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Support staff reveal toll of abuse and violence in Aberdeen schools

Thursday, March 14, 2024

Support staff reveal toll of abuse and violence in Aberdeen schools 

Support staff in Aberdeen schools have revealed a daily toll of violence and verbal abuse.

Almost every pupil support assistant (98%) has witnessed or suffered violence or verbal abuse, according to a survey by GMB Scotland.

The union has called for greater protection for staff after three out of five (64%) of members polled say they see or suffer verbal and physical abuse on a daily basis while a third (31%) say it happens every week.

Seven out of ten (73%) of the workers, who support pupils with additional needs, do not feel safe at work with 82% claiming they are not being given enough protection.

Sean Robertson, GMB Scotland organiser in Aberdeen, said support staff are often at greater risk than teachers.

He said the survey of more than 100 pupil support assistants only confirms the scale of the crisis and the need for urgent protection for staff.

He said: “Our members are bearing the brunt of this crisis of violence in our schools and deserve every possible protection.

“No one should be expected to go to their work in fear and arrive home relieved if they have not been verbally or physically abused that day.

“Aberdeen City Council needs to accept the scale and urgency of this emergency and ensure our schools are safe for staff and pupils.

“There must be specialist training for staff in how to deal with dangerous incidents and better reporting procedures with workers being encouraged and given the time to detail what has happened.

“If these incidents are not even being reported, they cannot be investigated and nothing will change.”

Last year, a GMB Scotland survey of almost 800 school support staff, across janitorial, catering, admin cleaning, and classrooms, revealed 68% of workers fear the crisis has worsened over the last three years.

Keir Greenaway, GMB Scotland senior organiser in public services, attended a series of emergency summits called by the Scottish but said action to protect staff will count more than words.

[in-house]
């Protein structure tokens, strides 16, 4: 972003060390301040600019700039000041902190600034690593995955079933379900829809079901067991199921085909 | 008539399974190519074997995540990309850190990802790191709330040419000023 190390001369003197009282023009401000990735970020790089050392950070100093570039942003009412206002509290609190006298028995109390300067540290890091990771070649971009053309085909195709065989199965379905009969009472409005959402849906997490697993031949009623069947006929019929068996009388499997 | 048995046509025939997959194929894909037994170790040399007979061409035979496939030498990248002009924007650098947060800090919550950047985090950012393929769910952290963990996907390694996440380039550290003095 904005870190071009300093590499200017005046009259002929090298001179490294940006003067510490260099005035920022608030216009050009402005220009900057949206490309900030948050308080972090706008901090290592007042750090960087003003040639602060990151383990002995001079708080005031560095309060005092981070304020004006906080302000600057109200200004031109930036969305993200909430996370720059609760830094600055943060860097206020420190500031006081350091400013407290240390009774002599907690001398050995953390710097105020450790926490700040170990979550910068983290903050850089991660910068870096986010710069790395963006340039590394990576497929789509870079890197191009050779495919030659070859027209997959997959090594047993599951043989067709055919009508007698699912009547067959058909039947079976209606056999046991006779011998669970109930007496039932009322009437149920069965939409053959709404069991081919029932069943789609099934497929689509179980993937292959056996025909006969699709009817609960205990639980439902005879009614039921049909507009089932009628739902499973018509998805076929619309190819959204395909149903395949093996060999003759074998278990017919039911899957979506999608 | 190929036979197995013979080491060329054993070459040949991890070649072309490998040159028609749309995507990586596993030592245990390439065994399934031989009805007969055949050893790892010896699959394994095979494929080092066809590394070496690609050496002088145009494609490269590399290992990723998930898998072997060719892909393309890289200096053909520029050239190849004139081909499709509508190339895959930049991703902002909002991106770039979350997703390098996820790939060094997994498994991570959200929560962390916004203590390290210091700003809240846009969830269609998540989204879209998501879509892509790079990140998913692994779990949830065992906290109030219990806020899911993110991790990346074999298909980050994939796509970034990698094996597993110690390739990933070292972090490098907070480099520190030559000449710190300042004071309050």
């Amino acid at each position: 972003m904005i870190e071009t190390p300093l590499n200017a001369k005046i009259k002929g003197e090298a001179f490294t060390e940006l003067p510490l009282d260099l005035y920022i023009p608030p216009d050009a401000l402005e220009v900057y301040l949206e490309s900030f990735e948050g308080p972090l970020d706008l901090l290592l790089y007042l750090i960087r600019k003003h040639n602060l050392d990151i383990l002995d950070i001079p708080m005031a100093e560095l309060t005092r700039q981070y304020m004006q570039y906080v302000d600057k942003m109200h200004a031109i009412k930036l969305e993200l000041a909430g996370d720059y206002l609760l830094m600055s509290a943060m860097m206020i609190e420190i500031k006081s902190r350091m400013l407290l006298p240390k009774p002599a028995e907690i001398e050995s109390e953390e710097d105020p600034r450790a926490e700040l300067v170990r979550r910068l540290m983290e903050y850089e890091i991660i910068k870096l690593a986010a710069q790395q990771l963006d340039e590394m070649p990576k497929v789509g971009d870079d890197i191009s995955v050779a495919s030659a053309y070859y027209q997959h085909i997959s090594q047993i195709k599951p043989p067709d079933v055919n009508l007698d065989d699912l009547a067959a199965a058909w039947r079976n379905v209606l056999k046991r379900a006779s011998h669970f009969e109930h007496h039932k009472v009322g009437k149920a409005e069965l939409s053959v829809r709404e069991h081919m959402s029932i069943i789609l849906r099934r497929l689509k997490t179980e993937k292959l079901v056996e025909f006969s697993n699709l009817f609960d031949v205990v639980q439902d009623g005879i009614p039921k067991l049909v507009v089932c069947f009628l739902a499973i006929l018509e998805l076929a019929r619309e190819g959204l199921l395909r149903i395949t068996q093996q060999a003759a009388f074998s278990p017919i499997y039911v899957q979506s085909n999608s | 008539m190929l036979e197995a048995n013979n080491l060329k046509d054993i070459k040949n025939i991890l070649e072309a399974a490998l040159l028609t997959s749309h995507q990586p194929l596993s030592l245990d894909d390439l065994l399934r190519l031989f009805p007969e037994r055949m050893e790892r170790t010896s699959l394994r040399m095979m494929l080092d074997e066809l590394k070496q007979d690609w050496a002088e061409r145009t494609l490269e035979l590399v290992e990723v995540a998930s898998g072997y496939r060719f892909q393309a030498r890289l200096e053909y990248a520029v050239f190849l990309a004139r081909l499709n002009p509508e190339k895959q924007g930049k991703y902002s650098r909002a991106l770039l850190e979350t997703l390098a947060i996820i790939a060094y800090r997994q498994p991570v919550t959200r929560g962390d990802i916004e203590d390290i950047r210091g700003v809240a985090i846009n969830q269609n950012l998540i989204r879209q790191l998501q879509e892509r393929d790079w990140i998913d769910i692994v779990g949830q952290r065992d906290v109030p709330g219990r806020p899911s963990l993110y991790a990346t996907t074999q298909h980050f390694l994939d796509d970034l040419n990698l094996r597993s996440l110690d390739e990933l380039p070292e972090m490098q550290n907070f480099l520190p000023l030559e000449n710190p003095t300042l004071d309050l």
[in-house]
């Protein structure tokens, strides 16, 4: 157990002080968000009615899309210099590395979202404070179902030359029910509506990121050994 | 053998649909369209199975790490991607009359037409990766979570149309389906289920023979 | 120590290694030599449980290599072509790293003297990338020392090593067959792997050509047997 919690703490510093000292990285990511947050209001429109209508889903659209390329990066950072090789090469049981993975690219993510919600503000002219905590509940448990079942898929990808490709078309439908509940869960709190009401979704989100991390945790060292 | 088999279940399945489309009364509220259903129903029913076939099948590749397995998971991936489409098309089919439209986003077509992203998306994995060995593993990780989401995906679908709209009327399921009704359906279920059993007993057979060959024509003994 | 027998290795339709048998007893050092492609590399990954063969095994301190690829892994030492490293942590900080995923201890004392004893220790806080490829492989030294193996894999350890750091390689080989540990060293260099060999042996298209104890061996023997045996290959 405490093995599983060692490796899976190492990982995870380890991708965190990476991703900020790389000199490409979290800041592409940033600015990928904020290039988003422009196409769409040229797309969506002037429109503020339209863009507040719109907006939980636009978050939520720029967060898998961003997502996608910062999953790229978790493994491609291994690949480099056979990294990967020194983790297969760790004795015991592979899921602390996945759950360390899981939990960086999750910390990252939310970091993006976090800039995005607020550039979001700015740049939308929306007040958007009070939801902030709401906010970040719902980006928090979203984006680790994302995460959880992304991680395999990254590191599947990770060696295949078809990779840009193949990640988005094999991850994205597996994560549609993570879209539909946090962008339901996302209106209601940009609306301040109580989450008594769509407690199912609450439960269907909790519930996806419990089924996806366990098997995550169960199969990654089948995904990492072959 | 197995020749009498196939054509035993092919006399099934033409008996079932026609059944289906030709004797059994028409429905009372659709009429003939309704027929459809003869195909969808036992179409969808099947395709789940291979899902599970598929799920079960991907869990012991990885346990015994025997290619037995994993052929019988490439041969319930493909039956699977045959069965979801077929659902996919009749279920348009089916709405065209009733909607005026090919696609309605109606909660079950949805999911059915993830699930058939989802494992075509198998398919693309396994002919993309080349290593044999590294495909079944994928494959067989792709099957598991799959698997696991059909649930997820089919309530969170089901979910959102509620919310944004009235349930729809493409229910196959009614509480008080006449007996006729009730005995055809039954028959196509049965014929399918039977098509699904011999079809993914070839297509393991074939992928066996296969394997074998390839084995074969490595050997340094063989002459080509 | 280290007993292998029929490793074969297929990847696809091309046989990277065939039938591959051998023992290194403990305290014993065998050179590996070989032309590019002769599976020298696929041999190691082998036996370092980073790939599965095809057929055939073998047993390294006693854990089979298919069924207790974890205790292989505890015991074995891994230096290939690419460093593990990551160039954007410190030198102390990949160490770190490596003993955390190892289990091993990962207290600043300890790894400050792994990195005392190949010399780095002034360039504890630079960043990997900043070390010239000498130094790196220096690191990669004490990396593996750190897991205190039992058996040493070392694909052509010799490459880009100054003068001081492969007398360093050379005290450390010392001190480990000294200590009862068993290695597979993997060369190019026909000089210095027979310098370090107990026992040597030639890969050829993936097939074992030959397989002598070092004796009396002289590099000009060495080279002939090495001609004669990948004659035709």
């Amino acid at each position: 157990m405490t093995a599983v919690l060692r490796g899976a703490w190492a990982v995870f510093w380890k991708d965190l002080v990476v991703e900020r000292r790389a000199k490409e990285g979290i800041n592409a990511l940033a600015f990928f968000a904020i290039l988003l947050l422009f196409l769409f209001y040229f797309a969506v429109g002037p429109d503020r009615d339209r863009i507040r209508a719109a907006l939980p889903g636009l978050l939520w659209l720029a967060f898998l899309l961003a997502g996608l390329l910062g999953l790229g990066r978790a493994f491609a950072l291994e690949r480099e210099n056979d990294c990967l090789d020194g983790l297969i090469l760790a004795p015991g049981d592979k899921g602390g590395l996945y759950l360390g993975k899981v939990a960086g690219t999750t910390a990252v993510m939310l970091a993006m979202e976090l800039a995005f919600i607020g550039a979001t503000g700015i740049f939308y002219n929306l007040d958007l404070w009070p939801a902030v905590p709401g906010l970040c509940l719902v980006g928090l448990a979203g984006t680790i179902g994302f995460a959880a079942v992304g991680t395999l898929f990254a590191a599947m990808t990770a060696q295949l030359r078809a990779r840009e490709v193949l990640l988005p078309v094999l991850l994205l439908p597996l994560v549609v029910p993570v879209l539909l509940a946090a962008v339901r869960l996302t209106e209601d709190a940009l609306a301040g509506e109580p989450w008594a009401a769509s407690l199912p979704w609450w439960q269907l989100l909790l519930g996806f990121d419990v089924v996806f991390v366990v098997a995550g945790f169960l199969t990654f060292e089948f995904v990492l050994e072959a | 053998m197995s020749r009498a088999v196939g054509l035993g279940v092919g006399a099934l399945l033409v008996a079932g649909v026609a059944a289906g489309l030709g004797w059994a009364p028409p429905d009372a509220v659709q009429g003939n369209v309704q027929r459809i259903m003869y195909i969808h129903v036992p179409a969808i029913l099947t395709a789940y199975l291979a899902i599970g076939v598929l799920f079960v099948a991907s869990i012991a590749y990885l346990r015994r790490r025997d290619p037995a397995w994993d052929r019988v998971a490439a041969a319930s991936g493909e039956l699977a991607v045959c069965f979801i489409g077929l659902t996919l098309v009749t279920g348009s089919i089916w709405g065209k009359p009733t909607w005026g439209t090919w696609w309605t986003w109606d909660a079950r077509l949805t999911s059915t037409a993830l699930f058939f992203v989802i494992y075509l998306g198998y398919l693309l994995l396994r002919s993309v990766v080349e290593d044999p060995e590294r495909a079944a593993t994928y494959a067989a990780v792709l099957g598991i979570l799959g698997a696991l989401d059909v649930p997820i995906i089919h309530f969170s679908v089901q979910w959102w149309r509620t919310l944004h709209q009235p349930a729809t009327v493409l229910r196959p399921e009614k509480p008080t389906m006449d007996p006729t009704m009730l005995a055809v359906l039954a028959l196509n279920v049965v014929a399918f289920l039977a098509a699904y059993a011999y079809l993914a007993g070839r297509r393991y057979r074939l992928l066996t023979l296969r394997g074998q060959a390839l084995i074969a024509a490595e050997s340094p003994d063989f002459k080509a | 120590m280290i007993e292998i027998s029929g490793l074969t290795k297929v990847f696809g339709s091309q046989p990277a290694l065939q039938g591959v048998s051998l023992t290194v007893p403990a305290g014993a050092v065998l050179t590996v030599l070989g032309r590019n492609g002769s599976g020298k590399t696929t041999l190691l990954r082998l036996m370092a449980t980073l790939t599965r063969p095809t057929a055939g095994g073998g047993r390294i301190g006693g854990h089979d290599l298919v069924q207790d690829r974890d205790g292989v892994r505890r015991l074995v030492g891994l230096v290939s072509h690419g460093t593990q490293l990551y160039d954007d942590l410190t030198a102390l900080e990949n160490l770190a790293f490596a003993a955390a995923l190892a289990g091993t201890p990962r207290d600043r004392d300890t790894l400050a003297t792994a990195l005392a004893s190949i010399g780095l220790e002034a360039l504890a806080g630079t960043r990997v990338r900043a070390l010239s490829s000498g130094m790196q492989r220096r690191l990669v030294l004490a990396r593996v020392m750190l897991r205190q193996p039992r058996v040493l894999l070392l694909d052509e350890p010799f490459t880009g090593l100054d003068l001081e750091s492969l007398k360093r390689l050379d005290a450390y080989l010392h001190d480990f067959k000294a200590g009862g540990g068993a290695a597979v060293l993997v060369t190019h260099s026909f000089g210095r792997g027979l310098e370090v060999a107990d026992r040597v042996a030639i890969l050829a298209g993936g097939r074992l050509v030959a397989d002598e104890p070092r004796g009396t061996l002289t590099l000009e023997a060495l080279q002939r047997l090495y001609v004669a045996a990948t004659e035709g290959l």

He said: “The failure of management to properly protect staff, reassure them this crisis is being taken seriously and deliver effective training and reporting procedures is alarming.

“No one should go to work expecting to be punched, licked bit, and spat on. No one should go to work expecting to suffer verbal abuse.

“Staff need to know that every possible measure will be taken to protect them from violence and that, if it still occurs, the most robust, practical procedures are in place to ensure effective action.

“This is a national emergency and ministers and education authorities must take emergency action.”

The survey showed almost half, 47%, of the support staff taking part do not believe local authorities take the issue of violence against workers seriously while 63% have had no training in de-escalating potentially violent situations.

It suggested two thirds of incidents are never recorded while three out of four say they receive no feedback if they do report an incident.


In their own words: School support staff reveal fear and despair at rising violence

Workers in Aberdeen classrooms told GMB Scotland how they have been kicked, punched, spat on, bitten, head butted and sexually assaulted while enduring threats of violence and verbal abuse from pupils as young as five.

At least one has been diagnosed with post traumatic stress disorder after being repeatedly assaulted.

The staff, supporting pupils with additional needs, said management do not understand the scale of the crisis because victims are not given time or encouragement to report incidents. Meanwhile, they say, many of the incidents that are reported lead to little or no action being taken.

A GMB survey of staff revealed how tables and chairs are regularly overturned or thrown while foul-mouthed verbal abuse is routine.

One staff member told how she and her colleagues had to start wearing hats because one pupil was pulling their hair out by the roots, adding: “Once he pounced on me and took hold of the back of my head and pulled me down to the ground.

“It took four staff to try to distract him and pry his hands loose but meanwhile he was pushing me away with his foot and pulling my head the opposite way.

“He then bit me on the head and pulled a whole chunk of my hair out.”

Another PSA told how their nose had been broken by a pupil while a colleague is waiting for an MRI scan for a wrist injury. Another said she is covered in bruises while a colleague has been left with permanent bald spots after her hair was pulled out.

A pupil support worker told how she is receiving counselling and is on medication for stress and anxiety after being attacked by a first year pupil.

She said: “I am still struggling to go into work every day. Even now most classes are awful with table and chairs being upturned, I ask them to stop as does the teacher but when I try phoning for help, nobody comes.

“I do love doing my job when the children are keen to get help but it can be an awful place to work and I'm very scared.

Another said: “I have personally been punched in the face, kicked, hit with objects, had chairs thrown at me, had rocks thrown at me.

“I have been touched inappropriately by a child. I have been grabbed around the neck. I have witnessed other staff being repeatedly hit and kicked, hair pulled.

“I have seen colleagues being whipped by plastic cables, plastic skipping ropes.”